Wednesday, January 20, 2010

UUA and partisan politics

A news story today reminded me of a problem I've had for years with the UUA- taking partisan political stances, minimally fig-leafed with a transparent religious veil.

The news story was about how the Democrats were discussing changing the Senate rule requiring a 60 vote majority for a vote of cloture- the "nuclear option". It particularly drew my attention when Senator Barney Frank said there was nothing special about that rule- God didn't create the filibuster . My mind immediately went back five years to when we were saying he did.

The time was the confirmation hearings for Justice Alito. The Democrats were filibustering, and the Republicans were considering changing the rules to allow a cloture vote on a simple majority vote. President Sinkford gave speeches about how sacred the filibuster and the supermajority requirement for cloture were, and the UUAWO sent out emergency action letters asking us to ACT NOW to save the filibuster! (I couldn't find the alert on the official site, but fortunately CC had copied it in the Chaliceblog . They insisted that this was not political; they were opposing the "nuclear option" on purely religious grounds.

Funny things is, this time I've received no urgent emails or letters calling us to act against this renewed threat to democracy. If we really were "...religious people committed to protecting the rights of the minority to speak on issues that effect all Americans,..." then, are we not today? Does "Our Unitarian Universalist faith" no longer "guide us on a path of affirmation of difference and preservation of the democratic process."? Have our PPs changed in the last couple years?

This is the problem with religious movements hitching their wagons to political movements; politicians, who often base their principles on pragmatism and effectiveness can change their positions as necessary for political advantage. People demand higher standards for their religious leaders, however- and so does the IRS. I really believe that the only reason our tax status hasn't been challenged in a lawsuit is that we're actually too ineffectual to appear on the Republican radar screen.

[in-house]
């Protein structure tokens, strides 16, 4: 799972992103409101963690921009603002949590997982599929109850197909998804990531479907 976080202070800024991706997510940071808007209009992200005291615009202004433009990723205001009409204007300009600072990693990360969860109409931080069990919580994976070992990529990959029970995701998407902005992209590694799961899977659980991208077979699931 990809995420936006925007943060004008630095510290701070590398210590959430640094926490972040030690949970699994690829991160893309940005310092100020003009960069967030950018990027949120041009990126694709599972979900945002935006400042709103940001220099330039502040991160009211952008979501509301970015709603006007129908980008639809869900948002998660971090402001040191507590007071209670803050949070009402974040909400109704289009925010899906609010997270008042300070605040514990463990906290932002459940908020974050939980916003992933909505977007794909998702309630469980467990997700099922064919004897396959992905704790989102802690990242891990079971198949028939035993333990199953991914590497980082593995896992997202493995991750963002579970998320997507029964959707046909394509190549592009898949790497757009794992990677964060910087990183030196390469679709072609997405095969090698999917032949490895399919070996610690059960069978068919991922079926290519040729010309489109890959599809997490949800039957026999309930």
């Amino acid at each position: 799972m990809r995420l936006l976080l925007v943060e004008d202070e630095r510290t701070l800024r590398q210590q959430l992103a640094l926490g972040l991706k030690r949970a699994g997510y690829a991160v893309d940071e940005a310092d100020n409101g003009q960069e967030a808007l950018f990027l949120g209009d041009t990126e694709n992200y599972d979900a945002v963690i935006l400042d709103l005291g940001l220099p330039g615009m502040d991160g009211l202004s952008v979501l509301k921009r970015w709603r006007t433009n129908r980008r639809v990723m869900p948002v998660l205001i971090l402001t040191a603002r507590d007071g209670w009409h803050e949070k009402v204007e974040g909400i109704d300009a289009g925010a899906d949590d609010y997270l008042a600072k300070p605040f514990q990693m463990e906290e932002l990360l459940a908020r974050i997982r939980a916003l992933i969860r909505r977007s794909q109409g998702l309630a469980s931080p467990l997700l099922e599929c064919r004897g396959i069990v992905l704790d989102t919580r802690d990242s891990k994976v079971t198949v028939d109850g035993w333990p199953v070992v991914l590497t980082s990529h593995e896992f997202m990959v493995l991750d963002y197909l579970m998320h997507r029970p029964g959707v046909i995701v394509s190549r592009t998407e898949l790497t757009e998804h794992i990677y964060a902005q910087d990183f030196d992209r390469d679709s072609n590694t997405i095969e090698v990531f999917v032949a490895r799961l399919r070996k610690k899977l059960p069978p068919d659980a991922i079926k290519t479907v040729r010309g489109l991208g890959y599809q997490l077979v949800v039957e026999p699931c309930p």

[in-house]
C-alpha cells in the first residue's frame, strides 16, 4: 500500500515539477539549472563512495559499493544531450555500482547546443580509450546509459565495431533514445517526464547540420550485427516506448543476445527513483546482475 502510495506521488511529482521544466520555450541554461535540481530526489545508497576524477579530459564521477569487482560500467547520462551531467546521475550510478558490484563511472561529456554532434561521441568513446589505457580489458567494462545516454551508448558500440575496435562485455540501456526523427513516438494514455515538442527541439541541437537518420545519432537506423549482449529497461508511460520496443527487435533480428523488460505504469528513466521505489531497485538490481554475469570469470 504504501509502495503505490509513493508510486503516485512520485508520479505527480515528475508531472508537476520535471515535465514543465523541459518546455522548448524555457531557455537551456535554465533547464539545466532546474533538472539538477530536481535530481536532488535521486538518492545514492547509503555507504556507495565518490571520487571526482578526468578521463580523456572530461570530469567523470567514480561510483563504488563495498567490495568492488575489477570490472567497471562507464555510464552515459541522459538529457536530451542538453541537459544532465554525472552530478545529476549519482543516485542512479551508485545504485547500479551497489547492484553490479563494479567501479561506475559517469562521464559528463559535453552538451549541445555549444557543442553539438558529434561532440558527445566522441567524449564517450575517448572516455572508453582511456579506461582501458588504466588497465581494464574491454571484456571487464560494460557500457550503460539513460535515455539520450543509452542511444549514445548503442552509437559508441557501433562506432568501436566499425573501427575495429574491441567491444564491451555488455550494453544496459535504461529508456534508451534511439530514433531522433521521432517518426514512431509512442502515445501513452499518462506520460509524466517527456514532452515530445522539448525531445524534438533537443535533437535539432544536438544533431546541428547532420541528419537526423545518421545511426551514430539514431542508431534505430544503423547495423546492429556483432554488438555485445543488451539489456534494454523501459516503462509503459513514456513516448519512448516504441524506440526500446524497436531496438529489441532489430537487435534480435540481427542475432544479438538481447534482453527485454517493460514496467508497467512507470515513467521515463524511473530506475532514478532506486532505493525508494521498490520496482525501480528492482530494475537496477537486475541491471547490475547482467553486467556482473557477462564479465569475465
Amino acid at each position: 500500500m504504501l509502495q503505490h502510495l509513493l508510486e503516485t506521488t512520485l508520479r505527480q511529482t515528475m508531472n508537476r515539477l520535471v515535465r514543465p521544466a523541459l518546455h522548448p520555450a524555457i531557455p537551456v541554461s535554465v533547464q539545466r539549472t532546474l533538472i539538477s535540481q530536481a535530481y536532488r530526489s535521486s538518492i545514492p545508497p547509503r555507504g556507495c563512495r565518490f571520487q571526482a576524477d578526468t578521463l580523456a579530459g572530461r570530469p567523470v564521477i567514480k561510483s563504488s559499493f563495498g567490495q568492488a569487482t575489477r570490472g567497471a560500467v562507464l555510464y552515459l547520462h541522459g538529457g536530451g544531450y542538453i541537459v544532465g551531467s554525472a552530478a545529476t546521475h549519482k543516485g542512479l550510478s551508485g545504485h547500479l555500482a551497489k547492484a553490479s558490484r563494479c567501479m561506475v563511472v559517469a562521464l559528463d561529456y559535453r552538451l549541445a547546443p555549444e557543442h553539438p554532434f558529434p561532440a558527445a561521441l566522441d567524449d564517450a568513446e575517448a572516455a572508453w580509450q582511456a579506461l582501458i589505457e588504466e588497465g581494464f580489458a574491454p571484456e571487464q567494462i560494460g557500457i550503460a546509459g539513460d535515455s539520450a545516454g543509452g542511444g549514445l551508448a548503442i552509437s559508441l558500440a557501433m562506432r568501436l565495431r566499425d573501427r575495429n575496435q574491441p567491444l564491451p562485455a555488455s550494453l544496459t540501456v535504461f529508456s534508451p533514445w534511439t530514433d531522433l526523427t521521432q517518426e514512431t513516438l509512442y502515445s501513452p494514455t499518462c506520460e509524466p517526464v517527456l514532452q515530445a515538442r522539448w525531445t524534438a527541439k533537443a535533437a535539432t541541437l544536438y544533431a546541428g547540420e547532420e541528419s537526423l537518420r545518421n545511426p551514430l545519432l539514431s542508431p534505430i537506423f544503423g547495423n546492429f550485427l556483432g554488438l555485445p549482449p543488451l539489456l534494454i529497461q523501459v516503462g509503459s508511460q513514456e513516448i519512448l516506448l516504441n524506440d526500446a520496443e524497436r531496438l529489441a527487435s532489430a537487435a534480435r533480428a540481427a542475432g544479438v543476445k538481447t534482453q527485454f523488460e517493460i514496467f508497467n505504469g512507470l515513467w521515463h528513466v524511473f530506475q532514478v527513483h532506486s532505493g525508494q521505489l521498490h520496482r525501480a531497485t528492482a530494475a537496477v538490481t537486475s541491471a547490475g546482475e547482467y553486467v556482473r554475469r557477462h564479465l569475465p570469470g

1. The earlier resolution on the filibuster didn't make my radar screen. If it had I suspect I would have found it embarrassing, even though it probably was in concert with my short-term political preferences. But I've never liked the filibuster.

    The larger question of when/how the UUA takes stances on "political" subjects is a challenging one. I wouldn't be in favor of a stance that says we never take a position, yet by opening the door to some it brings up the old joke that ends with the punch line, "We've already established what you are -- now we're just negotiating the price."

  2. Incidentally, regarding tax status, issues are treated differently from candidates. When Wisconsin held a statewide referendum to amend the constitution and ban gay marriage, our church took a formal stance against the measure (ie, for a "NO" vote). We did so after it was made clear to us that we were within our rights legally and under the IRS to do so -- and after a secret ballot vote by the members of the congregation, I might add. I supported our church's decision to take that stand. By contrast, we would not have been permitted under the law to endorse a particular candidate.

    I wonder how yesterday's Supreme Court decision that declares Corporations have the first amendment right to directly contribute to political campaigns will affect these rules, by the way, although I realize the focus is a bit different...


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